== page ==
Halfway through 2020, the world is in many kinds of trouble. We face another global economic crisis; the worst pandemic in a century; a veering back toward nationalism and authoritarianism; widening wealth and income gaps in many countries; an ongoing failure to rectify gender inequity and racial injustice; and, of course, climate change, an existential challenge that threatens us all. It’s increasingly evident that each of these systemic problems is connected by both cause and effect to the others. Journalists have an urgent role to play: We can expose those connections, explain risks, and make sense of complex events. But the media—and business journalism in particular—has not risen to this occasion.
Business publications have the access, the context, and the duty to tease out the financial forces underpinning all of these problems. But we are part of the system we report on, along with the companies we cover; our sources who work in, invest in, and study those companies; the companies that advertise with us; and the business leaders and investors who read and pay for business news.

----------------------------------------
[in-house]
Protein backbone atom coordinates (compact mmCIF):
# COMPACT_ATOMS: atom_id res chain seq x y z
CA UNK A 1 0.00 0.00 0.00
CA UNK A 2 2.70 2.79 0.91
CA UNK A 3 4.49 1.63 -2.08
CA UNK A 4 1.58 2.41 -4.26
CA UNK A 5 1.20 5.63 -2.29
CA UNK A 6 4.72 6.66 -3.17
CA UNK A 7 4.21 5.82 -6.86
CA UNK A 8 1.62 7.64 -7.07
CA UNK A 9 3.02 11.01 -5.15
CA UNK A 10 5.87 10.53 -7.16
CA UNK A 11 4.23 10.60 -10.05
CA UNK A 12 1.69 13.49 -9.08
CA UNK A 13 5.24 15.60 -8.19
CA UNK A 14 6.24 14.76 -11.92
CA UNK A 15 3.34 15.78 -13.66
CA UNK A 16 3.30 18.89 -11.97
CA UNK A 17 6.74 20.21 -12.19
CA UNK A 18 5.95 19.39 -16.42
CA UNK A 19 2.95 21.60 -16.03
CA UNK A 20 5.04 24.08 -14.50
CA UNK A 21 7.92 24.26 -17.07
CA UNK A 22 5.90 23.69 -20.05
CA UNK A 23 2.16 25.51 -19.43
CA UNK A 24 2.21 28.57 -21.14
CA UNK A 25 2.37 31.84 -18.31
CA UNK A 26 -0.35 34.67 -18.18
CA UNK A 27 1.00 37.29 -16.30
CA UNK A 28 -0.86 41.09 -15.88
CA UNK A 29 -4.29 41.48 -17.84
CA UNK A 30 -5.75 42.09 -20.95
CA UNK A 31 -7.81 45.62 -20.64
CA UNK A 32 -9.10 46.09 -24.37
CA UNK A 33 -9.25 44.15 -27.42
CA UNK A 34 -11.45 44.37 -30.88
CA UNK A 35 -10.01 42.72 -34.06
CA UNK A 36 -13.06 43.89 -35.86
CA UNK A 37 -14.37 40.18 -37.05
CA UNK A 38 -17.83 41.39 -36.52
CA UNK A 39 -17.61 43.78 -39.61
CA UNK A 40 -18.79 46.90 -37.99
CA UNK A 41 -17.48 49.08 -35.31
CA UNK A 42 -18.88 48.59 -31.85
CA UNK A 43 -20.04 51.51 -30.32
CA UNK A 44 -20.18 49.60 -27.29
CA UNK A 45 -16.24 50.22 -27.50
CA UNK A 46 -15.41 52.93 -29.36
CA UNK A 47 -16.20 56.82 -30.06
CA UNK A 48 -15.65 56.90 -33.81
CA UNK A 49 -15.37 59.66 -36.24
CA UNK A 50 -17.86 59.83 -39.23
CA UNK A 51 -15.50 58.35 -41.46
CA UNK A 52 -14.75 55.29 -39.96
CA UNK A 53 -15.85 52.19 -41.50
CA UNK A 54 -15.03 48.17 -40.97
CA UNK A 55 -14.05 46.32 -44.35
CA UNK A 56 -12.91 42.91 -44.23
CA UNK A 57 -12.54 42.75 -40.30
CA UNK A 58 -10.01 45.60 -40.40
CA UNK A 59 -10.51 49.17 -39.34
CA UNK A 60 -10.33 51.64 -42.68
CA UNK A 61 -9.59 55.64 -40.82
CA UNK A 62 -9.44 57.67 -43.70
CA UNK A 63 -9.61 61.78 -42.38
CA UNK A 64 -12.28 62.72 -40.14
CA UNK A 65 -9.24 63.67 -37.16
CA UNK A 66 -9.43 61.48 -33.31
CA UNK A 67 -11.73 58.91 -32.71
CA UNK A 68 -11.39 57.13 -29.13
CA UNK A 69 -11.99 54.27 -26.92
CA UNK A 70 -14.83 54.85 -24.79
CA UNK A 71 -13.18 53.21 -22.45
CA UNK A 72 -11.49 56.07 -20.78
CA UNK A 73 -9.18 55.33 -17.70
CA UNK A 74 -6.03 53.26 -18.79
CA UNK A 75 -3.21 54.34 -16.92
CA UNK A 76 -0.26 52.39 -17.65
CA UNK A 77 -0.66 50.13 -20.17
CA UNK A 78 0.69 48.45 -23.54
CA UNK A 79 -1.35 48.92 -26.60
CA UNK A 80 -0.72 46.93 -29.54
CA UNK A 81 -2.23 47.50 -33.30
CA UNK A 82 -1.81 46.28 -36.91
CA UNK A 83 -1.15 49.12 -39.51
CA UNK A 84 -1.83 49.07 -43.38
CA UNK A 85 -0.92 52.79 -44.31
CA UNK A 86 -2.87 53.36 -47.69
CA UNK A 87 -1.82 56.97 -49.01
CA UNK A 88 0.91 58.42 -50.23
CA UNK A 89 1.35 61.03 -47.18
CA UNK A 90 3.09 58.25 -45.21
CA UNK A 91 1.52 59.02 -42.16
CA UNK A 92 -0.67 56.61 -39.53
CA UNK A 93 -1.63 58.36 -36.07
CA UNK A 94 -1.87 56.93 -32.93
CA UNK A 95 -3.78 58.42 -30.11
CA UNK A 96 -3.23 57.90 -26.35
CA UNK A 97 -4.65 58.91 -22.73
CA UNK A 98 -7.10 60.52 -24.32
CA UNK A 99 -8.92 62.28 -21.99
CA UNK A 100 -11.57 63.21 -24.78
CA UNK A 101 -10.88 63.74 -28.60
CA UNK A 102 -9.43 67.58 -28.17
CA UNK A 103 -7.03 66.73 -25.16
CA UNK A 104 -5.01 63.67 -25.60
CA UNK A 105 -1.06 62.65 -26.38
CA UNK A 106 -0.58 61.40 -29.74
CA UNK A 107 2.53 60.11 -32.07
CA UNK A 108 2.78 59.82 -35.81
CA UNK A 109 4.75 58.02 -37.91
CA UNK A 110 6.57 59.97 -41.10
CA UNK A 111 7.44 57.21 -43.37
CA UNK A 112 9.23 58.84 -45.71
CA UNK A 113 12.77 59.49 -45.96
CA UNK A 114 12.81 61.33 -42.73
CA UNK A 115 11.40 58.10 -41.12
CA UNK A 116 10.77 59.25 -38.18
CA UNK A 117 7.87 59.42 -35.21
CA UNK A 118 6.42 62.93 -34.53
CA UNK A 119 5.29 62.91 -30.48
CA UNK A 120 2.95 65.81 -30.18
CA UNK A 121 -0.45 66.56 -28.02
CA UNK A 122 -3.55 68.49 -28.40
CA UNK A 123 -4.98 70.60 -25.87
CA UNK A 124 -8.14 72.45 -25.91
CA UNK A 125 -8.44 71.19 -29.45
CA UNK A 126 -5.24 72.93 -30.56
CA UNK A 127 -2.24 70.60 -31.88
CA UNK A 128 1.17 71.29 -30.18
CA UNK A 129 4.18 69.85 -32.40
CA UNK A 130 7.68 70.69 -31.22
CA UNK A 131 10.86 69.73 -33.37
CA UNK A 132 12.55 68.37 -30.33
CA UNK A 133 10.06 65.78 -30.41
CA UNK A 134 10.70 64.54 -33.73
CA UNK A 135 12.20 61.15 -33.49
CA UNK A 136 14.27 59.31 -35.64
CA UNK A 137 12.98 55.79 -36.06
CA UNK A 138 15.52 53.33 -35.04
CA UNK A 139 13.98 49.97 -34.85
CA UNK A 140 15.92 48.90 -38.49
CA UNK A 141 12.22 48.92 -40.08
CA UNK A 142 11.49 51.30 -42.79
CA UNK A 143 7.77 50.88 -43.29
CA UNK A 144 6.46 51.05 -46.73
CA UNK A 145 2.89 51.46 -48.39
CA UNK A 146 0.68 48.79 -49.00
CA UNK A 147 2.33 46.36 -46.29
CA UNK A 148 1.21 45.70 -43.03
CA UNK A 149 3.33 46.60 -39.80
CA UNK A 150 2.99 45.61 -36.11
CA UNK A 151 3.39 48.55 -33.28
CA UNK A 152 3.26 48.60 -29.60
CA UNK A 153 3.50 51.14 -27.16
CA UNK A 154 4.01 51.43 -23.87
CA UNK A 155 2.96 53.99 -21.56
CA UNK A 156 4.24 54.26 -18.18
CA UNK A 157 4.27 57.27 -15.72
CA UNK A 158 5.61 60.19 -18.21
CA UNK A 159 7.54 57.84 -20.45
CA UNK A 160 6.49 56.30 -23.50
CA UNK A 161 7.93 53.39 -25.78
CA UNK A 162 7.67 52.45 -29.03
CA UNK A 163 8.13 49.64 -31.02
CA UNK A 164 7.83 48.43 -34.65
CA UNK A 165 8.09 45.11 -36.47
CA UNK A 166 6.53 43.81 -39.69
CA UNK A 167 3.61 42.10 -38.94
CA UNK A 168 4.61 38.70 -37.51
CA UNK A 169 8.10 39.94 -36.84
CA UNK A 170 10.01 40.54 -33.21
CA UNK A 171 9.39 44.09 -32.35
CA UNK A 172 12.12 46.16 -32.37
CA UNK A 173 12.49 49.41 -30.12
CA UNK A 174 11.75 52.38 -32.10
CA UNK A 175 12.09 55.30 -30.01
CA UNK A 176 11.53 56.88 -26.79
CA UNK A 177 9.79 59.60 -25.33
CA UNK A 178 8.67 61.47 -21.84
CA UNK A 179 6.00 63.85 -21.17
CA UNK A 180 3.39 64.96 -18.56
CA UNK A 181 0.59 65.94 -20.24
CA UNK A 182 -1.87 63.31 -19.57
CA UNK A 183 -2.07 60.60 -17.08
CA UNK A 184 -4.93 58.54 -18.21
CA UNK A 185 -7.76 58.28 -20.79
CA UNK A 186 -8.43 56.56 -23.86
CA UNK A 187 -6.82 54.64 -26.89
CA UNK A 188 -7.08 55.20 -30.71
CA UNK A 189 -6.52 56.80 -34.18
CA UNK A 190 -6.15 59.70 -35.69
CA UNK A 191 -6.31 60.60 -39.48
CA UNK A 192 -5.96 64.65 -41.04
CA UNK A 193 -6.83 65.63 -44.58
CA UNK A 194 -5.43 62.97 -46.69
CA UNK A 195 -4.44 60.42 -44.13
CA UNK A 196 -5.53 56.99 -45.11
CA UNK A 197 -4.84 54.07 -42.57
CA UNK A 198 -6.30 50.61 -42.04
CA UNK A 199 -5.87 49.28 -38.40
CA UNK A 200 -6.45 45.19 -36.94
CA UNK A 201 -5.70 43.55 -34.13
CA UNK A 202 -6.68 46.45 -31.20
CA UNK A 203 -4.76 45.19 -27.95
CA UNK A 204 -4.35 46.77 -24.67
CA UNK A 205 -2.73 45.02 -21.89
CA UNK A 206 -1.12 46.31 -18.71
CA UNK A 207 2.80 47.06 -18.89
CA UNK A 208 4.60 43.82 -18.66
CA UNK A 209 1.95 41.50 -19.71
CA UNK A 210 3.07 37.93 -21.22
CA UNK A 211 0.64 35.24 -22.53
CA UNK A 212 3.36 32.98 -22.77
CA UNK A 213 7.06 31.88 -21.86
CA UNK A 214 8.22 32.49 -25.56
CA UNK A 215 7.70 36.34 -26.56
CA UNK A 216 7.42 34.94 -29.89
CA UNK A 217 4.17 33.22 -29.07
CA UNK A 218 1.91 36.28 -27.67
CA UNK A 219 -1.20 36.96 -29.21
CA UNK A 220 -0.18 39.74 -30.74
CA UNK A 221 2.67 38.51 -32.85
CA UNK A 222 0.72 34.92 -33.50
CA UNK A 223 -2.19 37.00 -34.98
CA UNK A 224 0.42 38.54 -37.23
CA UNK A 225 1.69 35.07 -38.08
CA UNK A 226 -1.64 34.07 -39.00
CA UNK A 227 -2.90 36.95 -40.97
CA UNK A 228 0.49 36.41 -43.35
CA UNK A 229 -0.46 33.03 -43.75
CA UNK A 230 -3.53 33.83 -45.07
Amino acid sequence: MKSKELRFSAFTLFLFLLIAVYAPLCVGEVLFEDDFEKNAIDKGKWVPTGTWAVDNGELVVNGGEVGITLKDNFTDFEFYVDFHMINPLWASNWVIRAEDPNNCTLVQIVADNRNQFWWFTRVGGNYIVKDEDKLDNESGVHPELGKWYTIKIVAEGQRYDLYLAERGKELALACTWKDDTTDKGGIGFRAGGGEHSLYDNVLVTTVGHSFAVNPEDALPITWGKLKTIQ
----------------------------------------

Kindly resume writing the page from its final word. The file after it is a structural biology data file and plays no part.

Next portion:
Our perspectives have been constrained by the expectations and incentives that limit every other part of the system, as well as our perceptions of those limitations, which are not always correct. This is how so many business journalists and finance professionals failed to see the last financial crisis coming. And it’s why some business leaders, investors, academics, and journalists made cautious business cases for things like increasing employee diversity or reducing carbon emissions long after they understood that the reasons for embracing those goals went way beyond share prices or bottom lines.
For Android Mobile users Ilwareed Online has an App available on Google Play Store, with this App you can get the latest News and Political Analysis every minute.
Download Ilwareed Now.
Follow us on Twitter #ilwareed and Facebook #ilwareedonline